This plan is a similarly ambitious document that attempts to guide the planning and management of the County’s public space system, including all of the parks, trails, natural resources and recreational facilities. It contains a chapter on trails and includes many promising additions to the County’s trail management practices and planning priorities. For more on the development process and to read the final draft plan, visit the project website.

Our suggestions for improvements highlight areas where the Public Spaces Master Plan and Bicycle Element overlap, but could be harmonized and made stronger. Specifically around land acquisition, trail design, trail maintenance, space to learn to ride bicycles, and consistent trail signage across jurisdictions. For the full details of our proposed changes, see our detailed comments here.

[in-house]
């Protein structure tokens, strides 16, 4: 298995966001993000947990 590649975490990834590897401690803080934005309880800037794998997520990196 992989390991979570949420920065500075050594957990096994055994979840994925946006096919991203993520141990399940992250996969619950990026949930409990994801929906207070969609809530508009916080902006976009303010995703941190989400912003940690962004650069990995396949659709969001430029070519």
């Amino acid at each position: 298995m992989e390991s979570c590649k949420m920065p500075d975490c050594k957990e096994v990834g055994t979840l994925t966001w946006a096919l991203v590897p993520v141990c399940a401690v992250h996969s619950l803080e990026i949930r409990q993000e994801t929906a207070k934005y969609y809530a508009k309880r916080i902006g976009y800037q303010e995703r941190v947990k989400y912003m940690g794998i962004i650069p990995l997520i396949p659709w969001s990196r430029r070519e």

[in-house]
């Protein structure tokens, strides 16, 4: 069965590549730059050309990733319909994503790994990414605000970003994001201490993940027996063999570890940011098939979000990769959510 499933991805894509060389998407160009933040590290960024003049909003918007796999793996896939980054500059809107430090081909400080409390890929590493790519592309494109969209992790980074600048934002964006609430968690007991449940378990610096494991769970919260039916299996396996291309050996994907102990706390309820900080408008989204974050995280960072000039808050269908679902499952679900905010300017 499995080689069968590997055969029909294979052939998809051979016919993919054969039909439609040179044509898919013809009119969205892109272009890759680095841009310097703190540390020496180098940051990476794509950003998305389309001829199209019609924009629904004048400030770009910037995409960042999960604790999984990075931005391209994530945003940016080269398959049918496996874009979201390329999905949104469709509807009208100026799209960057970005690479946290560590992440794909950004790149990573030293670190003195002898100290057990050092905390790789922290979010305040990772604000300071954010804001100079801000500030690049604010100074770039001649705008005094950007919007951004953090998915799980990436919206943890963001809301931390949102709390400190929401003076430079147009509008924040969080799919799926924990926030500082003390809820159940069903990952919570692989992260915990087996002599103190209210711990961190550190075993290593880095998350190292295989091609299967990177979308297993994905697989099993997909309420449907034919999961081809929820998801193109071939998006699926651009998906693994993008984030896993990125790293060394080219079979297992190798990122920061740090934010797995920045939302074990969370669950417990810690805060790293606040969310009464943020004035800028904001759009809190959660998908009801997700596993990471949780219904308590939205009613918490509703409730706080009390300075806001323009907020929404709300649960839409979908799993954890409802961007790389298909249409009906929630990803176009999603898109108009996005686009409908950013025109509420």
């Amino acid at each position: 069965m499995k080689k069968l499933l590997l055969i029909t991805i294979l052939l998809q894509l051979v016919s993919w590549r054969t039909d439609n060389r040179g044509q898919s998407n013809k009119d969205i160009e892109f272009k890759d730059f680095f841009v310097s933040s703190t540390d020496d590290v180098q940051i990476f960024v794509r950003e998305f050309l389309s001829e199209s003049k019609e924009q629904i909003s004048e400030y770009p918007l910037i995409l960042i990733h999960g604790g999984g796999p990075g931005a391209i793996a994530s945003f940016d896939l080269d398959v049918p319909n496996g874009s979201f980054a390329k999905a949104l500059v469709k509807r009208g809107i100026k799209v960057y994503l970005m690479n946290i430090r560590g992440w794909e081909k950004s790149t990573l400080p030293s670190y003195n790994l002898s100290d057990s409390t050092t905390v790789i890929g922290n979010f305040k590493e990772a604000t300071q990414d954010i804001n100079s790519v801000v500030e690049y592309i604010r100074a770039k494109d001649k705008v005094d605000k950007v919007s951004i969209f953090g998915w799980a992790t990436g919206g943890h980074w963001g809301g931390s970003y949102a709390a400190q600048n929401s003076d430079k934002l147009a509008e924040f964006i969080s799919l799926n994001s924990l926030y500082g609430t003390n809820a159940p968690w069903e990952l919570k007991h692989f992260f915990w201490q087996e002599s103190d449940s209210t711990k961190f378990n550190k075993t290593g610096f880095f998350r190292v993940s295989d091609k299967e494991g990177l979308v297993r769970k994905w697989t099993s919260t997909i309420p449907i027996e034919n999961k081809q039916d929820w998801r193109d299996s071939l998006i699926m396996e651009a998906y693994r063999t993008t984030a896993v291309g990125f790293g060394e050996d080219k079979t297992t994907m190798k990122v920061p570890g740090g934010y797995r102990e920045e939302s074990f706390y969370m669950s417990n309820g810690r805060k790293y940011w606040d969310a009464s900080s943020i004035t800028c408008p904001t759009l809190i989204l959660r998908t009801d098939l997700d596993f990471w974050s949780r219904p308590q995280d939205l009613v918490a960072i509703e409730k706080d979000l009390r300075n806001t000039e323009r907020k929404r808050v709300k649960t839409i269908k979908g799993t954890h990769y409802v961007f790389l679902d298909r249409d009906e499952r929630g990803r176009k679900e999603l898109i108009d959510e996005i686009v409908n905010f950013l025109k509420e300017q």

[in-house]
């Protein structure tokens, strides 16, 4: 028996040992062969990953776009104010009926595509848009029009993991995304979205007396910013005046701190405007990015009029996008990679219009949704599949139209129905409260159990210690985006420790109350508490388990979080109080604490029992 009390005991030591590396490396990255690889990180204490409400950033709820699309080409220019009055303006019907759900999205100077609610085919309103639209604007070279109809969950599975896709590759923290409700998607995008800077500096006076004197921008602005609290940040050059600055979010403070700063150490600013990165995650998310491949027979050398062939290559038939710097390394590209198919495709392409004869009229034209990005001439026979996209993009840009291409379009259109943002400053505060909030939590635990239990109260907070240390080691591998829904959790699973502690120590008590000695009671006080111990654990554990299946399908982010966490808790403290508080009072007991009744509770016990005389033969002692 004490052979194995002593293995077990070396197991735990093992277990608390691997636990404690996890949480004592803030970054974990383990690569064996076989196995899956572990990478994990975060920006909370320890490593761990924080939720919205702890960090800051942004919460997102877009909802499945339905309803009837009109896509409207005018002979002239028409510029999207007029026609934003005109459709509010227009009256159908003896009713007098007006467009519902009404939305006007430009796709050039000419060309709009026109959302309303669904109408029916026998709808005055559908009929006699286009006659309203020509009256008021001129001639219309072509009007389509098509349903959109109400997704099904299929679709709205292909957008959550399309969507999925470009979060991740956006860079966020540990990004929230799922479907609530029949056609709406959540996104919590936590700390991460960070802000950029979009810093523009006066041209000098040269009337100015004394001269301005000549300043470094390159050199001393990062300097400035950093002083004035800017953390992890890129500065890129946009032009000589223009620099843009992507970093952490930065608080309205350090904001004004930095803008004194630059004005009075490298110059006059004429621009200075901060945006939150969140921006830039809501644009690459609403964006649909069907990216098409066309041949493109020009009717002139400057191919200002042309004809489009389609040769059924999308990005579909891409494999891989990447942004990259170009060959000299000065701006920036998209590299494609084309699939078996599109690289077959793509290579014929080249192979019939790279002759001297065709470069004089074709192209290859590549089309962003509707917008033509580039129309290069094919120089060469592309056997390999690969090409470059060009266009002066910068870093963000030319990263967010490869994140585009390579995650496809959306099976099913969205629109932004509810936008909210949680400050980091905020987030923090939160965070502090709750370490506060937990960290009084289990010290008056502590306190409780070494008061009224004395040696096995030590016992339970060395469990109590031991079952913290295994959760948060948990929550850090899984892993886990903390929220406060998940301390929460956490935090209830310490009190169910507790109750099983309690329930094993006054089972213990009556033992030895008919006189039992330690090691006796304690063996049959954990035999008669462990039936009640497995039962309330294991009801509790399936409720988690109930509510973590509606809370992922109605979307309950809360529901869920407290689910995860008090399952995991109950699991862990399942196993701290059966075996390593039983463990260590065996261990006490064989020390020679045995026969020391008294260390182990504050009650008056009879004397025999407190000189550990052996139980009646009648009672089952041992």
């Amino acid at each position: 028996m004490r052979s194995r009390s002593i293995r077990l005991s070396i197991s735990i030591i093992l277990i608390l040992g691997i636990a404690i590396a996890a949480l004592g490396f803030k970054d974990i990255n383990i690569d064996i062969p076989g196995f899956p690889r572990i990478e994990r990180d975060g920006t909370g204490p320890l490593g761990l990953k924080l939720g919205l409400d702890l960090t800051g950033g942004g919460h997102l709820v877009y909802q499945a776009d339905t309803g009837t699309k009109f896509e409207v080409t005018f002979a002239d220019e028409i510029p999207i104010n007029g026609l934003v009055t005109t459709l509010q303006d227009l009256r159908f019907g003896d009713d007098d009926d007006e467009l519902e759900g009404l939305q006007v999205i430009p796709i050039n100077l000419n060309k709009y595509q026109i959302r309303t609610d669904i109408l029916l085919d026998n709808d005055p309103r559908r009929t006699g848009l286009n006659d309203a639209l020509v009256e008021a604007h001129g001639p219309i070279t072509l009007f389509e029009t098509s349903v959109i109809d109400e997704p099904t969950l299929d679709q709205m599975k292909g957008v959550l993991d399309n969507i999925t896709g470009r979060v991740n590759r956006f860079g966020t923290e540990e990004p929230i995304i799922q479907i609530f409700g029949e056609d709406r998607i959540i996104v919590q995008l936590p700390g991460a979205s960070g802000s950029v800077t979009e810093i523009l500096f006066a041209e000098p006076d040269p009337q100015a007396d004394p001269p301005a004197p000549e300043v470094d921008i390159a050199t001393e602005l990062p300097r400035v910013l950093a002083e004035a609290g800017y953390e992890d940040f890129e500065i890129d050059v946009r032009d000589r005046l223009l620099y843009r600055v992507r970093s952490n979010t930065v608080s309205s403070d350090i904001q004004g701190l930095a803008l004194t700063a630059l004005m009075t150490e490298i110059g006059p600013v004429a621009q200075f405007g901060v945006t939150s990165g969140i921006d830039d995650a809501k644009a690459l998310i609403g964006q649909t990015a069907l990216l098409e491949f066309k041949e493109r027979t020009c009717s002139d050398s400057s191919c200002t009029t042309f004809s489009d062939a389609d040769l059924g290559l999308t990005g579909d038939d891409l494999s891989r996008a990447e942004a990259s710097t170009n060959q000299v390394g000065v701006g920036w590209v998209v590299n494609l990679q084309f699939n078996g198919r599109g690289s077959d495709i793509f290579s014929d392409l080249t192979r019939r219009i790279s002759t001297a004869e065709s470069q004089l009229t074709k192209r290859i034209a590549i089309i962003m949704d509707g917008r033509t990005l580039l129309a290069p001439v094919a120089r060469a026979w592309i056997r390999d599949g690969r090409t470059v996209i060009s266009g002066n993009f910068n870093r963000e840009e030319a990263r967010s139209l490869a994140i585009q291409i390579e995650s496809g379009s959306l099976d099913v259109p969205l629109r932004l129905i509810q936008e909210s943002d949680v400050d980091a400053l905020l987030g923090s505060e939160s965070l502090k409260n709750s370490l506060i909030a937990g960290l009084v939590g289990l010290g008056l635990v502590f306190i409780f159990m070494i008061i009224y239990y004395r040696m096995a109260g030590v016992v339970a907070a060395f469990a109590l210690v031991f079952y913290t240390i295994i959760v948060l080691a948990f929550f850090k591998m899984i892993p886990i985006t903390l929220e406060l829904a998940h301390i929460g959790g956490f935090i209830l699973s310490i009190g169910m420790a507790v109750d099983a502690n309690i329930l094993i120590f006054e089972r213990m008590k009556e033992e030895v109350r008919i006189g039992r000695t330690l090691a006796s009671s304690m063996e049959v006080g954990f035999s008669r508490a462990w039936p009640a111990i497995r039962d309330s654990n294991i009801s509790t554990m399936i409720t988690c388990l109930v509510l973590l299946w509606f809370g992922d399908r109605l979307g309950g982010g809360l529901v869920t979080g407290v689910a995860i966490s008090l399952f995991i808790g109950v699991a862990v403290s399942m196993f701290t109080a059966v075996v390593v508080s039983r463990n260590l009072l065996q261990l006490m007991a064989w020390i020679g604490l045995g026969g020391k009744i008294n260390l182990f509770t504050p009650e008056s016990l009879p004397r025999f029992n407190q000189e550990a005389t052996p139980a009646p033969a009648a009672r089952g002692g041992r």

Ask the County Board for Changes

Use the form on this page to send a message to your County Board members. Let’s make sure that Arlington’s Master Plans are setting the County up to become a truly world-class place to bike.

On April 23rd, the Board will hold a public hearing to collect input on the plans starting at 3pm. This is an important opportunity to make sure your voice is heard. Take action using the form above and we will be in touch with details on attending the hearing.

Hundreds of people speak up for a better Long Bridge

Want to keep up on Long Bridge updates by email?  Yes!